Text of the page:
I've found myself (after an inadvertent start) on a photo-a-day project for 2014 which continues through both an obligation to the friend who inspired me, and a sense of the multiple rewards from the daily routine. These include (hopefully) making me a better photographer, capturing moments that would otherwise have gone unnoticed, and building up a texture of a life lived across the year.

Interestingly it's the unmotivated and dull days that make the good ones enjoyable. They all have their place, and this learnt sense of rhythm and consistency of purpose is what keeps me going.

I'm probably vastly overstating the import of a taking a single photo a day, especially when put against more serious artistic and moral endeavours, but it's a start!

I appreciate the consistency and quality of your writing.


When I think about difficulty and fun, I think of puzzles and problem-solving. It's not very fun to solve a puzzle that's too easy: there has to be a daunting knot you have to pore over.

For me as a writer, this "knotty" moment usually comes during revision rather than writing (drafting) itself. I've gotten fairly good at generating "stuff" for a first draft even if I don't particularly feel "inspired." (I love, btw, Vivian's comment about the economist who said most work is done by people who don't feel particularly well: yes, that's my experience, too!) For me, the "knotty" moment comes when you go back and review what you've previously written and try to make something presentable with it. You're trying to stitch pieces together, and there are bits that don't make sense, and there are sentences that are clunky. THIS part of the puzzle is difficult, but it's also fun: it takes time and lots of fiddling, but when you finally figure out how to get the piece to WORK, the sense of satisfaction is proportional to the amount of head-scratching you had to do to get there.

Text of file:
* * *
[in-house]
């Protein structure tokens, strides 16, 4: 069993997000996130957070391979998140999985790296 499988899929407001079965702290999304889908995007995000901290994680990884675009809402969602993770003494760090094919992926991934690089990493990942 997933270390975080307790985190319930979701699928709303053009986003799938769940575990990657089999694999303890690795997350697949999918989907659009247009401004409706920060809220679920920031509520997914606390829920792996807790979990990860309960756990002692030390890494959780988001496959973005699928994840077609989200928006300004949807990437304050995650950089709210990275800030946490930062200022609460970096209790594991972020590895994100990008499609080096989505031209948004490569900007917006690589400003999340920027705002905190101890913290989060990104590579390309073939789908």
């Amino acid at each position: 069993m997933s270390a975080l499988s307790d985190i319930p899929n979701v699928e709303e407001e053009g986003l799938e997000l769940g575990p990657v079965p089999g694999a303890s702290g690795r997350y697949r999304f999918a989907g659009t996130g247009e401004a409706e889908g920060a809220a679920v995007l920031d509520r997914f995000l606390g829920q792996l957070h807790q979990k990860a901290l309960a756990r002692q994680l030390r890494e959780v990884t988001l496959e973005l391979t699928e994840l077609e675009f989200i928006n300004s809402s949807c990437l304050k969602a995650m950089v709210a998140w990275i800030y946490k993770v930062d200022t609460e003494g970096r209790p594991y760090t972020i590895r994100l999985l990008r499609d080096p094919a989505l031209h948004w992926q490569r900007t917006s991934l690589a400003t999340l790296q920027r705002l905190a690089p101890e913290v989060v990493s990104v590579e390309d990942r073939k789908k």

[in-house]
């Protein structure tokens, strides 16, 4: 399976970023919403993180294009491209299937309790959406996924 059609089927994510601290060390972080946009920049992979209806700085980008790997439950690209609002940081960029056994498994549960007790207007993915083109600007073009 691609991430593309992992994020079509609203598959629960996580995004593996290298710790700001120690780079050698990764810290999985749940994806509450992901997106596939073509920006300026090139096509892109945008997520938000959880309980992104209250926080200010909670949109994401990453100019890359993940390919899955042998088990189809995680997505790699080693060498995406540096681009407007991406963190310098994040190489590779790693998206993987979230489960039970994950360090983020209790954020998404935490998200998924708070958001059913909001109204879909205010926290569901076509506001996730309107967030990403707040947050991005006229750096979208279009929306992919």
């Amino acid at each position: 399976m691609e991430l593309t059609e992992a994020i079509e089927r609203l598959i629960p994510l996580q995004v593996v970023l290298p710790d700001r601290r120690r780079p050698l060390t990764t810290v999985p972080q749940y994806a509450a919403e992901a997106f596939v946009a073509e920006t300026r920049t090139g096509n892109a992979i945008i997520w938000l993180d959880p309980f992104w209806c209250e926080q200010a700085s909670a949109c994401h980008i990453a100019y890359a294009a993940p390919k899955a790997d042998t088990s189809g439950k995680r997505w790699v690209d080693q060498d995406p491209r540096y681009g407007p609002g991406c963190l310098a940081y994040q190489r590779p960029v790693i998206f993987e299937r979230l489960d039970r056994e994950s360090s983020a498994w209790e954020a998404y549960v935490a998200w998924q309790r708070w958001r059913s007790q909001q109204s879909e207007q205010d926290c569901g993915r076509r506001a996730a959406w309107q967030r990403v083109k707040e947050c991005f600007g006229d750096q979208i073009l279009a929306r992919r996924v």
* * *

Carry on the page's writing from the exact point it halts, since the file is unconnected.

I can't imagine sticking with anything very long unless it is challenging. Once I've mastered something, it no longer interests me.

I, too, suspect that comes from a lifetime of playing sports. After I had to quit playing traditional sports like football and basketball, I took up mountain climbing and hiking because they allowed me to constantly set new goals.

I've stuck with (wildlife) photography because it constantly challenges me.

I played jazz with two musicians who were ten and twenty years older than me, respectively. I was in my 20's, and had the hubris to think that I knew how to play jazz. We played in Japan six nights a week, six sets a night. They hated each other and they hated white people and I was not a very good musician regarding playing jazz standards. Was it fun? Yes. No. But I did get much better, of course. And, many decades later, I continue to improve.

Now: writing? That is fucking hard. I try.

Hi Beth
I very much enjoyed this post and have always admired your commitment and energy to producing such a wonderfully written and illustrated blog!

I think Nick Nolte's character( a New York based, abstract expressionist painter ) in the film LIFE LESSONS, directed by Martin Scorsese, touches a nerve here. When his studio assistant tells him she is thinking of packing up painting because she is frustrated by not being ' recognized, ' he says:“ You make art because you have to - you’ve no choice but to do it. It’s not about talent. It’s about no choice but to do it…… If you give up, you were no artist in the beginning. “

Got it in one! You just turn up and do it. It's not about talent, recognition, fame, money, etc, it's about turning up and practising your craft/art. A painter once told me to be an artist is to be successful. I have never forgotten these wise words.

Keep up the great work Beth!


The comments to this entry are closed.